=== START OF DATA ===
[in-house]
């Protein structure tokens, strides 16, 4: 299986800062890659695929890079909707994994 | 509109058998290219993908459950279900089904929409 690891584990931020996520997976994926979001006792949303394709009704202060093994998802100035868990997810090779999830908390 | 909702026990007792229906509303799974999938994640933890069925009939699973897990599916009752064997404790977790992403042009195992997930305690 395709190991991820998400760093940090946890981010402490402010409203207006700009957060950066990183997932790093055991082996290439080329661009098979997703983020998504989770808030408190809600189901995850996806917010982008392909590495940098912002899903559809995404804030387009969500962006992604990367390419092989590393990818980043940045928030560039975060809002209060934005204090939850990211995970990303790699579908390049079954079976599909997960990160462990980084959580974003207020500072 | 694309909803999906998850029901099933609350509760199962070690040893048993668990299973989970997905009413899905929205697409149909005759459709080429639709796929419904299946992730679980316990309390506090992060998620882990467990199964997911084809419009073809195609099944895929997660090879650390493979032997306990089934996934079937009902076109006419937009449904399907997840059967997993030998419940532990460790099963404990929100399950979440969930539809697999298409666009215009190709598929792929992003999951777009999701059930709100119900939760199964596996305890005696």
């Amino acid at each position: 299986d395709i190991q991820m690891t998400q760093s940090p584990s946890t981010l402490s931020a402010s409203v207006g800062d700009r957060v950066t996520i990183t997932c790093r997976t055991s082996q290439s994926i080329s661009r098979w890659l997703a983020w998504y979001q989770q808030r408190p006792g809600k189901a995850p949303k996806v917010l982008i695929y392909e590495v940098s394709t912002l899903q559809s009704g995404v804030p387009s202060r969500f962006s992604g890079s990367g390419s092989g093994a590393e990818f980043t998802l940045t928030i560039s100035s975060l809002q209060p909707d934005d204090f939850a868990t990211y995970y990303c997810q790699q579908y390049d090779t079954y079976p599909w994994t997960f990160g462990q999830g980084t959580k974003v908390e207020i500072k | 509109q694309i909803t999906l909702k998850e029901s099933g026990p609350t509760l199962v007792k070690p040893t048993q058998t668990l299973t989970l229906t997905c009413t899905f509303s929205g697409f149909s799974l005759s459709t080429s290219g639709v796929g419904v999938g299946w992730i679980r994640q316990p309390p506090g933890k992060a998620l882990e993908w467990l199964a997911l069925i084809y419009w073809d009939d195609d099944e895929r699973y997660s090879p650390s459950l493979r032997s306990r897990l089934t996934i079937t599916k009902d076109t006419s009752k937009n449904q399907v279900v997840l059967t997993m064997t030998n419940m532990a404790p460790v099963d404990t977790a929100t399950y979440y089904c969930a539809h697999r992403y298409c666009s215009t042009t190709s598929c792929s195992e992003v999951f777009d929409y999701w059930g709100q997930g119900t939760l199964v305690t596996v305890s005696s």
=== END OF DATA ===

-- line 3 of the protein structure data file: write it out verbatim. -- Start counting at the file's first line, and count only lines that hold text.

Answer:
């Amino acid at each position: 299986d395709i190991q991820m690891t998400q760093s940090p584990s946890t981010l402490s931020a402010s409203v207006g800062d700009r957060v950066t996520i990183t997932c790093r997976t055991s082996q290439s994926i080329s661009r098979w890659l997703a983020w998504y979001q989770q808030r408190p006792g809600k189901a995850p949303k996806v917010l982008i695929y392909e590495v940098s394709t912002l899903q559809s009704g995404v804030p387009s202060r969500f962006s992604g890079s990367g390419s092989g093994a590393e990818f980043t998802l940045t928030i560039s100035s975060l809002q209060p909707d934005d204090f939850a868990t990211y995970y990303c997810q790699q579908y390049d090779t079954y079976p599909w994994t997960f990160g462990q999830g980084t959580k974003v908390e207020i500072k | 509109q694309i909803t999906l909702k998850e029901s099933g026990p609350t509760l199962v007792k070690p040893t048993q058998t668990l299973t989970l229906t997905c009413t899905f509303s929205g697409f149909s799974l005759s459709t080429s290219g639709v796929g419904v999938g299946w992730i679980r994640q316990p309390p506090g933890k992060a998620l882990e993908w467990l199964a997911l069925i084809y419009w073809d009939d195609d099944e895929r699973y997660s090879p650390s459950l493979r032997s306990r897990l089934t996934i079937t599916k009902d076109t006419s009752k937009n449904q399907v279900v997840l059967t997993m064997t030998n419940m532990a404790p460790v099963d404990t977790a929100t399950y979440y089904c969930a539809h697999r992403y298409c666009s215009t042009t190709s598929c792929s195992e992003v999951f777009d929409y999701w059930g709100q997930g119900t939760l199964v305690t596996v305890s005696s």